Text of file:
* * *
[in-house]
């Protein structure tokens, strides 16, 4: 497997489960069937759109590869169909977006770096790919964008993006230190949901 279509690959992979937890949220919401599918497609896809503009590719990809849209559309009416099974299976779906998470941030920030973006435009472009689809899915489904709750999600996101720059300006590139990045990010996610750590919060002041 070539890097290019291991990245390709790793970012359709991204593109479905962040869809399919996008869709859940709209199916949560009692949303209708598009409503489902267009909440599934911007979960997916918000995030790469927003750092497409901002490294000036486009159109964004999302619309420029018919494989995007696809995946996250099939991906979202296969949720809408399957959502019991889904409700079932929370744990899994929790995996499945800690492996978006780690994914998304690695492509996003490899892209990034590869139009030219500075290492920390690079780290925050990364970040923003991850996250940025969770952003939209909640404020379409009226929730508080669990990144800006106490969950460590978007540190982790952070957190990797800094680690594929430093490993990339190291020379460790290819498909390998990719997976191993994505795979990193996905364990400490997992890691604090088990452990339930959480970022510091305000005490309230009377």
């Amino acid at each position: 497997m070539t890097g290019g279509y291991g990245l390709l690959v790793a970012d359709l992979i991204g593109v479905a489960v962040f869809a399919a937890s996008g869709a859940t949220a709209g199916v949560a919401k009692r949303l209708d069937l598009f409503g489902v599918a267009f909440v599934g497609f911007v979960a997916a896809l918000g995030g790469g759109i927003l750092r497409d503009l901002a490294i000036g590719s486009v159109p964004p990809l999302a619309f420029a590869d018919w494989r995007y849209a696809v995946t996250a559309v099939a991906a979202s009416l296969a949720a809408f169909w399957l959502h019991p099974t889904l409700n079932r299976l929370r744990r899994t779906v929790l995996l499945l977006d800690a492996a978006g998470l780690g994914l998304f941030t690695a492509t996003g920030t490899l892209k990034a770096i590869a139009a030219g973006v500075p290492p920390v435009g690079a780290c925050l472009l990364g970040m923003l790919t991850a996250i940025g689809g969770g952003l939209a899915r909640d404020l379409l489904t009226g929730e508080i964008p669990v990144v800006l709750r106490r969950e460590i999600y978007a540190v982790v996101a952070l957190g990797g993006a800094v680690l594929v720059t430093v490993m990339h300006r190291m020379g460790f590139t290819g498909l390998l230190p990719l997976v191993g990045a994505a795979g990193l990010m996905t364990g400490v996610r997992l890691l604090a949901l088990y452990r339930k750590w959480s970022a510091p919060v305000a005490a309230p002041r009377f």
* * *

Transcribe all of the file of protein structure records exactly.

[in-house]
């Protein structure tokens, strides 16, 4: 497997489960069937759109590869169909977006770096790919964008993006230190949901 279509690959992979937890949220919401599918497609896809503009590719990809849209559309009416099974299976779906998470941030920030973006435009472009689809899915489904709750999600996101720059300006590139990045990010996610750590919060002041 070539890097290019291991990245390709790793970012359709991204593109479905962040869809399919996008869709859940709209199916949560009692949303209708598009409503489902267009909440599934911007979960997916918000995030790469927003750092497409901002490294000036486009159109964004999302619309420029018919494989995007696809995946996250099939991906979202296969949720809408399957959502019991889904409700079932929370744990899994929790995996499945800690492996978006780690994914998304690695492509996003490899892209990034590869139009030219500075290492920390690079780290925050990364970040923003991850996250940025969770952003939209909640404020379409009226929730508080669990990144800006106490969950460590978007540190982790952070957190990797800094680690594929430093490993990339190291020379460790290819498909390998990719997976191993994505795979990193996905364990400490997992890691604090088990452990339930959480970022510091305000005490309230009377």
């Amino acid at each position: 497997m070539t890097g290019g279509y291991g990245l390709l690959v790793a970012d359709l992979i991204g593109v479905a489960v962040f869809a399919a937890s996008g869709a859940t949220a709209g199916v949560a919401k009692r949303l209708d069937l598009f409503g489902v599918a267009f909440v599934g497609f911007v979960a997916a896809l918000g995030g790469g759109i927003l750092r497409d503009l901002a490294i000036g590719s486009v159109p964004p990809l999302a619309f420029a590869d018919w494989r995007y849209a696809v995946t996250a559309v099939a991906a979202s009416l296969a949720a809408f169909w399957l959502h019991p099974t889904l409700n079932r299976l929370r744990r899994t779906v929790l995996l499945l977006d800690a492996a978006g998470l780690g994914l998304f941030t690695a492509t996003g920030t490899l892209k990034a770096i590869a139009a030219g973006v500075p290492p920390v435009g690079a780290c925050l472009l990364g970040m923003l790919t991850a996250i940025g689809g969770g952003l939209a899915r909640d404020l379409l489904t009226g929730e508080i964008p669990v990144v800006l709750r106490r969950e460590i999600y978007a540190v982790v996101a952070l957190g990797g993006a800094v680690l594929v720059t430093v490993m990339h300006r190291m020379g460790f590139t290819g498909l390998l230190p990719l997976v191993g990045a994505a795979g990193l990010m996905t364990g400490v996610r997992l890691l604090a949901l088990y452990r339930k750590w959480s970022a510091p919060v305000a005490a309230p002041r009377f």